Geoff Tate – Kings & Thieves (InsideOut Music) review
Tate shows that he can do Queensryche all by himself
2012 was a rather tumultuous year for Geoff Tate. Earlier in the year, the rest of the members of Queensryche jumped ship to form another group, Rising West, essentially a Queensryche cover band, playing only music from the band’s first five studio albums. Undaunted, Tate has assembled a new version of Queensryche, which he plans to unveil in 2013. In the meantime comes his second solo album, Kings & Thieves – ironically, the most Queensryche-sounding album he’s done in years.
It’s a common problem: a band that’s been together for years tires of the “formula” – whatever combination of music elements that became their signature sound. As a result, they take to experimenting, but often with less-than-stellar results. That’s what makes Kings & Thieves such a surprise – Tate returns to the melodic riffs, intricate background vocals, and fiery guitar solos that made albums like Operation: Mindcrime and Empire huge successes in the early Nineties.
With one of the ugliest political campaigns finally over, Tate unleashes the appropriate “Dark Money.”
Tate addresses the recent controversy in “The Way I Roll” – “there’s a lot being said / a lot being talked about / but this is real / this is me” he talks at the start of the song, which features a tasty sax solo (by Tate himself). He also seems to exercise demons in the dark “Evil,” which begins with a riff similar to “Last Time in Paris.” He spits out the words “see no evil / speak no evil / hear no evil / remember to save your soul.” He also admits his own imperfections in the string-laden ballad, “Change,” where he confesses “I don’t want to change the world / I just wanna change me.”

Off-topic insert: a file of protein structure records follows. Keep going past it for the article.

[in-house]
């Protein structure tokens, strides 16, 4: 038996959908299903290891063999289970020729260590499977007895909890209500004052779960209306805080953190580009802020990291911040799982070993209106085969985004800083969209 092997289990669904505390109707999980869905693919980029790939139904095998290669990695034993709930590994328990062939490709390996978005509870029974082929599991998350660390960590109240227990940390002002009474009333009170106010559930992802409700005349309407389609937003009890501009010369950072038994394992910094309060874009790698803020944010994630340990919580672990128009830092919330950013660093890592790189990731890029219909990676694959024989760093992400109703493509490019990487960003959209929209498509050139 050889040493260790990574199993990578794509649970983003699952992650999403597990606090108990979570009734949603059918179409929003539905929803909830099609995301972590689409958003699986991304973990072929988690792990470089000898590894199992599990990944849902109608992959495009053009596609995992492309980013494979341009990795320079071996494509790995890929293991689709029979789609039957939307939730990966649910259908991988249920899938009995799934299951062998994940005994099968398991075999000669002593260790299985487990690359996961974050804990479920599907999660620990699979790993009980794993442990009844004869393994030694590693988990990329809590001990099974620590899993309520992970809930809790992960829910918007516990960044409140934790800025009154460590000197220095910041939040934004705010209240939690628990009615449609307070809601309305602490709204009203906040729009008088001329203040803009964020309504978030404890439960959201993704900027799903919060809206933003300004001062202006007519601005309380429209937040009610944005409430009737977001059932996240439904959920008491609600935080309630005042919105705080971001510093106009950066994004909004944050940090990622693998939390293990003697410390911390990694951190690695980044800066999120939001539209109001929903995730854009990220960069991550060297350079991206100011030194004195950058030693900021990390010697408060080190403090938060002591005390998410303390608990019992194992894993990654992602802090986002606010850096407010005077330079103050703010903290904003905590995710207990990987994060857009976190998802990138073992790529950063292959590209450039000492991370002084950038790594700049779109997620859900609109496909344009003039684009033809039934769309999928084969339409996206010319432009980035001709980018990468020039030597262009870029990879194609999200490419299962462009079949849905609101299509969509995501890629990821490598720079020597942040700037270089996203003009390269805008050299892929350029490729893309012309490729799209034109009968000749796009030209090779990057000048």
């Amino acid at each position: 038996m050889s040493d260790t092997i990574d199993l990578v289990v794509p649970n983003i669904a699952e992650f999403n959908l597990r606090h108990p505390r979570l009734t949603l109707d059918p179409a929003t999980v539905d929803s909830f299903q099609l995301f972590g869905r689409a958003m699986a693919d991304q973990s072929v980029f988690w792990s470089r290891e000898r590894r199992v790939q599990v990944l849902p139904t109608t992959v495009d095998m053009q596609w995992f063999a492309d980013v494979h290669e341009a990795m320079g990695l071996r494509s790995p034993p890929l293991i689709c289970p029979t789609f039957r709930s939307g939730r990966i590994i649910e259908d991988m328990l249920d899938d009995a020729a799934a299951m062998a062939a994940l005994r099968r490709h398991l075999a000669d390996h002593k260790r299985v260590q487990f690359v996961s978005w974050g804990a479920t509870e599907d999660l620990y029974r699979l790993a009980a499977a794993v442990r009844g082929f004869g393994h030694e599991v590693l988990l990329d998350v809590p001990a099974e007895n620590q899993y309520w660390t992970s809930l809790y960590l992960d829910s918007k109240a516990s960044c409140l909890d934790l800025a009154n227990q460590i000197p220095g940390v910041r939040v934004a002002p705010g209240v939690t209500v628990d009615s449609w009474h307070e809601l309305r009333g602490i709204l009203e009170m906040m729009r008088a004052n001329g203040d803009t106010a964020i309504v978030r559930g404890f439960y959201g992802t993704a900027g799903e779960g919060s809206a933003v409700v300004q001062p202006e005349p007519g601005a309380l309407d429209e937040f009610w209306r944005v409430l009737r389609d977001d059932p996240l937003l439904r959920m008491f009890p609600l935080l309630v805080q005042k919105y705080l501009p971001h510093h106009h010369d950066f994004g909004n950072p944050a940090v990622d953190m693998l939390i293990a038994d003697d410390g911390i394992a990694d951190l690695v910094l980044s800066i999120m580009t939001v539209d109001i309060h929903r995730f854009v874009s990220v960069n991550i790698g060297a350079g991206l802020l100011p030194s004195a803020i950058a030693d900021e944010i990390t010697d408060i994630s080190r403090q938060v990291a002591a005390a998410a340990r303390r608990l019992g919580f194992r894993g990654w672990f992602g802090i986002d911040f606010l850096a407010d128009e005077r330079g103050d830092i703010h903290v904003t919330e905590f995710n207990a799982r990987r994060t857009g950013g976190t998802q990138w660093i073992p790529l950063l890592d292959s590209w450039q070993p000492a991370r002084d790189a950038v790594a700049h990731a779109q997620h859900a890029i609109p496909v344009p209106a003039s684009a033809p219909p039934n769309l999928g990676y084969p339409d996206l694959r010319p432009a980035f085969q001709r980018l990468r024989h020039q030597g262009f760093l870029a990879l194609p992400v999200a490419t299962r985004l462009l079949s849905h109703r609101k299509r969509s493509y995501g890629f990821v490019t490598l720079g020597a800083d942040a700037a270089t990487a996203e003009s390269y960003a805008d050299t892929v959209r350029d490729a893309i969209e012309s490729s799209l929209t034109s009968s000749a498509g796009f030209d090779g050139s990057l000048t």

Despite a lot of dark themes on the album, there is a bright spot on “These Glory Days,” which addresses our penchant for looking back longingly, when the present is probably a lot better than we realize.
Probably the only real departure is the sado masochistic “Say U Love It,” complete with talking and moaning in the background. It certainly would work in a strip club, but Tate used to be above this kind of stuff. The album closes with the ominous stalker song, “Waiting,’ whose riff reminds of “Anybody Listening” off Empire.
The record was produced by longtime collaborator Kelly Gray, who adds some incredible guitar solos, especially on “In the Dirt.” Gray is also tabbed as a member of the revamped Queensryche.
If anything, Kings & Thieves shows that Tate can recreate the classic Queensryche sound without the help of any of his former bandmates. It sticks pretty close to what Tate has always done – a good mix of rockers and ballads. This strong solo release adds more anticipation for a new album from Queensryche later in the year. –Tony Peters